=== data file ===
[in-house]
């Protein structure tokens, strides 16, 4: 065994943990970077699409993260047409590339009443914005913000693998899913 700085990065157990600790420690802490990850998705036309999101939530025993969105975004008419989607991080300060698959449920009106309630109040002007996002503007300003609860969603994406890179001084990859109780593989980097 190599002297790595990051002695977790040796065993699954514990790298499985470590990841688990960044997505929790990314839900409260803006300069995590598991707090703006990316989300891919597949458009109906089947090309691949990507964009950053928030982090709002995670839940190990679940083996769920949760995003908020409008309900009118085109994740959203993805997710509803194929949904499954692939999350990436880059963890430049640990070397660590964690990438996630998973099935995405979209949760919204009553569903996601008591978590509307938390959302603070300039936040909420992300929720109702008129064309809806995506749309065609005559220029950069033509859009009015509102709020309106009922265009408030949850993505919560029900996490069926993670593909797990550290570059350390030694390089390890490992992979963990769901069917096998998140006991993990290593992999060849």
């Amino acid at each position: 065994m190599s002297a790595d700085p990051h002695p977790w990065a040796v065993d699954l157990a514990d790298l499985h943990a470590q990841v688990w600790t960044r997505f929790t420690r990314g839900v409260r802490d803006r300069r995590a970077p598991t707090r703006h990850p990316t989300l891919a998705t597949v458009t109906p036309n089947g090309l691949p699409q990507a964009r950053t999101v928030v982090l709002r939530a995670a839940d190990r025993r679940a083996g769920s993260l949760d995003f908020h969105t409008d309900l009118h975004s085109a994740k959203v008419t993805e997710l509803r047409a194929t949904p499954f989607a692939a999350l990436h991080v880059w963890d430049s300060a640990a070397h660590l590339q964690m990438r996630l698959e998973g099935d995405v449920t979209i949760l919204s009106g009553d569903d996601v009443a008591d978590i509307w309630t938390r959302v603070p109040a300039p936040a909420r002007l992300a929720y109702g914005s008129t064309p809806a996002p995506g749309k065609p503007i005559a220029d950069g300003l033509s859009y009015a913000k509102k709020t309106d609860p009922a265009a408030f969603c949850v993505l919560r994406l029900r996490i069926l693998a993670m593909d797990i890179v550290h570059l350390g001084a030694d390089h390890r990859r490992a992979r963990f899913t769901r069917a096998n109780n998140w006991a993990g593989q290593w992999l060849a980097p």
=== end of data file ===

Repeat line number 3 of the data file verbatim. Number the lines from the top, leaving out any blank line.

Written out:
């Amino acid at each position: 065994m190599s002297a790595d700085p990051h002695p977790w990065a040796v065993d699954l157990a514990d790298l499985h943990a470590q990841v688990w600790t960044r997505f929790t420690r990314g839900v409260r802490d803006r300069r995590a970077p598991t707090r703006h990850p990316t989300l891919a998705t597949v458009t109906p036309n089947g090309l691949p699409q990507a964009r950053t999101v928030v982090l709002r939530a995670a839940d190990r025993r679940a083996g769920s993260l949760d995003f908020h969105t409008d309900l009118h975004s085109a994740k959203v008419t993805e997710l509803r047409a194929t949904p499954f989607a692939a999350l990436h991080v880059w963890d430049s300060a640990a070397h660590l590339q964690m990438r996630l698959e998973g099935d995405v449920t979209i949760l919204s009106g009553d569903d996601v009443a008591d978590i509307w309630t938390r959302v603070p109040a300039p936040a909420r002007l992300a929720y109702g914005s008129t064309p809806a996002p995506g749309k065609p503007i005559a220029d950069g300003l033509s859009y009015a913000k509102k709020t309106d609860p009922a265009a408030f969603c949850v993505l919560r994406l029900r996490i069926l693998a993670m593909d797990i890179v550290h570059l350390g001084a030694d390089h390890r990859r490992a992979r963990f899913t769901r069917a096998n109780n998140w006991a993990g593989q290593w992999l060849a980097p």